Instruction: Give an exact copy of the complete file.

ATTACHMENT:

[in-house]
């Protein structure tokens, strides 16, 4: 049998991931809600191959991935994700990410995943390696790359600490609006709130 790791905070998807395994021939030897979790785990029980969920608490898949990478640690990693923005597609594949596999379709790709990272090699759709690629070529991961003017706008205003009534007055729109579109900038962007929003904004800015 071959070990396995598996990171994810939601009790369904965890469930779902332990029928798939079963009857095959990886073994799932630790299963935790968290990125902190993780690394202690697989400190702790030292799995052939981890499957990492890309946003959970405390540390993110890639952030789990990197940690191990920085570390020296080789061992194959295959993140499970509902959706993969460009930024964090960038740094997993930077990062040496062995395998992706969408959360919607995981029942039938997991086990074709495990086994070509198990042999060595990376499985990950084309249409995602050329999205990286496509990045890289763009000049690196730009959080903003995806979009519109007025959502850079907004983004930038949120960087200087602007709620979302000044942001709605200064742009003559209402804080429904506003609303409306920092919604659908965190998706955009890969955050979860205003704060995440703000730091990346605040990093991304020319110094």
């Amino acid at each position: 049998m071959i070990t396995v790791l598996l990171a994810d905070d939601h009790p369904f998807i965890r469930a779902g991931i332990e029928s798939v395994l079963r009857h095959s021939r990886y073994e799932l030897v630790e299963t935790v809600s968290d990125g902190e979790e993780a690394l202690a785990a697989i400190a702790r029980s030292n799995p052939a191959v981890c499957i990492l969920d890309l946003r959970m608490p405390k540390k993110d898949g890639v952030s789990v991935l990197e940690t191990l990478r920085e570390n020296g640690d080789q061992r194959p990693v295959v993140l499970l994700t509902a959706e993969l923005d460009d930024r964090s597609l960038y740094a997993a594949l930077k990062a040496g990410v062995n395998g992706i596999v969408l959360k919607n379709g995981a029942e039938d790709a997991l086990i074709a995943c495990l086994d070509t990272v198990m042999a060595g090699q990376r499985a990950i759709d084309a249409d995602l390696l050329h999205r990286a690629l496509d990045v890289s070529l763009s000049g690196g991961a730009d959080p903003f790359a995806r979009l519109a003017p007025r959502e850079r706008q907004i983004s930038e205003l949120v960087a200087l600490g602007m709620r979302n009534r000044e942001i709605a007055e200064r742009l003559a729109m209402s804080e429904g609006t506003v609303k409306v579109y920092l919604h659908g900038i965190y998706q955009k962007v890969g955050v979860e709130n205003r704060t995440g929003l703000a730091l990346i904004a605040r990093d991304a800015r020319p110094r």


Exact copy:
[in-house]
């Protein structure tokens, strides 16, 4: 049998991931809600191959991935994700990410995943390696790359600490609006709130 790791905070998807395994021939030897979790785990029980969920608490898949990478640690990693923005597609594949596999379709790709990272090699759709690629070529991961003017706008205003009534007055729109579109900038962007929003904004800015 071959070990396995598996990171994810939601009790369904965890469930779902332990029928798939079963009857095959990886073994799932630790299963935790968290990125902190993780690394202690697989400190702790030292799995052939981890499957990492890309946003959970405390540390993110890639952030789990990197940690191990920085570390020296080789061992194959295959993140499970509902959706993969460009930024964090960038740094997993930077990062040496062995395998992706969408959360919607995981029942039938997991086990074709495990086994070509198990042999060595990376499985990950084309249409995602050329999205990286496509990045890289763009000049690196730009959080903003995806979009519109007025959502850079907004983004930038949120960087200087602007709620979302000044942001709605200064742009003559209402804080429904506003609303409306920092919604659908965190998706955009890969955050979860205003704060995440703000730091990346605040990093991304020319110094």
């Amino acid at each position: 049998m071959i070990t396995v790791l598996l990171a994810d905070d939601h009790p369904f998807i965890r469930a779902g991931i332990e029928s798939v395994l079963r009857h095959s021939r990886y073994e799932l030897v630790e299963t935790v809600s968290d990125g902190e979790e993780a690394l202690a785990a697989i400190a702790r029980s030292n799995p052939a191959v981890c499957i990492l969920d890309l946003r959970m608490p405390k540390k993110d898949g890639v952030s789990v991935l990197e940690t191990l990478r920085e570390n020296g640690d080789q061992r194959p990693v295959v993140l499970l994700t509902a959706e993969l923005d460009d930024r964090s597609l960038y740094a997993a594949l930077k990062a040496g990410v062995n395998g992706i596999v969408l959360k919607n379709g995981a029942e039938d790709a997991l086990i074709a995943c495990l086994d070509t990272v198990m042999a060595g090699q990376r499985a990950i759709d084309a249409d995602l390696l050329h999205r990286a690629l496509d990045v890289s070529l763009s000049g690196g991961a730009d959080p903003f790359a995806r979009l519109a003017p007025r959502e850079r706008q907004i983004s930038e205003l949120v960087a200087l600490g602007m709620r979302n009534r000044e942001i709605a007055e200064r742009l003559a729109m209402s804080e429904g609006t506003v609303k409306v579109y920092l919604h659908g900038i965190y998706q955009k962007v890969g955050v979860e709130n205003r704060t995440g929003l703000a730091l990346i904004a605040r990093d991304a800015r020319p110094r």